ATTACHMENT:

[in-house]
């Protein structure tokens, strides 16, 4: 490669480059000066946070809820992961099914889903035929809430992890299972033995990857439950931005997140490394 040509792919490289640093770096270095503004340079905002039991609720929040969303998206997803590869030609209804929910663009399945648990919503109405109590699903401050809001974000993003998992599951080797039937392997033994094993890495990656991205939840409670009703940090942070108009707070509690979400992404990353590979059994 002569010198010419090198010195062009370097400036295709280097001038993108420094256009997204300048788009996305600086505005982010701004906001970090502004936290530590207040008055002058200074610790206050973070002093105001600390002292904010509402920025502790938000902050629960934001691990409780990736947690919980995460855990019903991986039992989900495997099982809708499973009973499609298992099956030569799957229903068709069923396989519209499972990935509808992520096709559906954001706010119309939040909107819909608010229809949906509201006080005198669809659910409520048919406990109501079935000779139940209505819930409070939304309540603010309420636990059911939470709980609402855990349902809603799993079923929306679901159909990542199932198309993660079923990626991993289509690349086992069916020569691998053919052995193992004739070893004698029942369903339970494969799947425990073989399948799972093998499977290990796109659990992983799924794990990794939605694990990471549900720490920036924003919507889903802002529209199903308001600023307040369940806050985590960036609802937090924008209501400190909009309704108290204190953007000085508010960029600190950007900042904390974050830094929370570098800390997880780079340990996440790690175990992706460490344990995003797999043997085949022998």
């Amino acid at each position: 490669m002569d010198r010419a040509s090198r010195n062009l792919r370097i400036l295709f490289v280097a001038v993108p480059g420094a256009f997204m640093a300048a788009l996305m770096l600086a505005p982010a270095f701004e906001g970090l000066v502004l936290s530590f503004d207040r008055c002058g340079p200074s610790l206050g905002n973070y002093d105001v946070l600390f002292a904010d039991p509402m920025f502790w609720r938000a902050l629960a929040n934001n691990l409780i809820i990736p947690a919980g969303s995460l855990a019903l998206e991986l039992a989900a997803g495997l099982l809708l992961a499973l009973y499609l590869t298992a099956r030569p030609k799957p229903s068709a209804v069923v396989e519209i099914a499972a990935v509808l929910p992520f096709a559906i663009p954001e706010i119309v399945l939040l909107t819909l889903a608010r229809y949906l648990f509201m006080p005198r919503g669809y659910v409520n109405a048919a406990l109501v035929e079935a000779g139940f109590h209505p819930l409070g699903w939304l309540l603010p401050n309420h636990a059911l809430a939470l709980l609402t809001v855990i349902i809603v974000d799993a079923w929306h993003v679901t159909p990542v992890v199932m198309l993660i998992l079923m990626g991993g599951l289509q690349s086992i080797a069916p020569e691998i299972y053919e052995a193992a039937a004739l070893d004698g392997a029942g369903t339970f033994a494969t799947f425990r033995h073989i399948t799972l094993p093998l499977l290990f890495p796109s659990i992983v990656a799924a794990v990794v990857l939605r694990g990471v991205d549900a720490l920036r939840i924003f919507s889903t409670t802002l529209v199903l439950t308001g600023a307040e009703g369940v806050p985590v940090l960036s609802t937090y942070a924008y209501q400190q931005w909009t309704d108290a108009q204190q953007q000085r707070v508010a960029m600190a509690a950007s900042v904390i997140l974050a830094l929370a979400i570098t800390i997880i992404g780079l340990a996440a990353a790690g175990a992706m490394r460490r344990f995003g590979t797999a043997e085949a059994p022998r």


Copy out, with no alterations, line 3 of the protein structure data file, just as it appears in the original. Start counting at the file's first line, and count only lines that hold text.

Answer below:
């Amino acid at each position: 490669m002569d010198r010419a040509s090198r010195n062009l792919r370097i400036l295709f490289v280097a001038v993108p480059g420094a256009f997204m640093a300048a788009l996305m770096l600086a505005p982010a270095f701004e906001g970090l000066v502004l936290s530590f503004d207040r008055c002058g340079p200074s610790l206050g905002n973070y002093d105001v946070l600390f002292a904010d039991p509402m920025f502790w609720r938000a902050l629960a929040n934001n691990l409780i809820i990736p947690a919980g969303s995460l855990a019903l998206e991986l039992a989900a997803g495997l099982l809708l992961a499973l009973y499609l590869t298992a099956r030569p030609k799957p229903s068709a209804v069923v396989e519209i099914a499972a990935v509808l929910p992520f096709a559906i663009p954001e706010i119309v399945l939040l909107t819909l889903a608010r229809y949906l648990f509201m006080p005198r919503g669809y659910v409520n109405a048919a406990l109501v035929e079935a000779g139940f109590h209505p819930l409070g699903w939304l309540l603010p401050n309420h636990a059911l809430a939470l709980l609402t809001v855990i349902i809603v974000d799993a079923w929306h993003v679901t159909p990542v992890v199932m198309l993660i998992l079923m990626g991993g599951l289509q690349s086992i080797a069916p020569e691998i299972y053919e052995a193992a039937a004739l070893d004698g392997a029942g369903t339970f033994a494969t799947f425990r033995h073989i399948t799972l094993p093998l499977l290990f890495p796109s659990i992983v990656a799924a794990v990794v990857l939605r694990g990471v991205d549900a720490l920036r939840i924003f919507s889903t409670t802002l529209v199903l439950t308001g600023a307040e009703g369940v806050p985590v940090l960036s609802t937090y942070a924008y209501q400190q931005w909009t309704d108290a108009q204190q953007q000085r707070v508010a960029m600190a509690a950007s900042v904390i997140l974050a830094l929370a979400i570098t800390i997880i992404g780079l340990a996440a990353a790690g175990a992706m490394r460490r344990f995003g590979t797999a043997e085949a059994p022998r």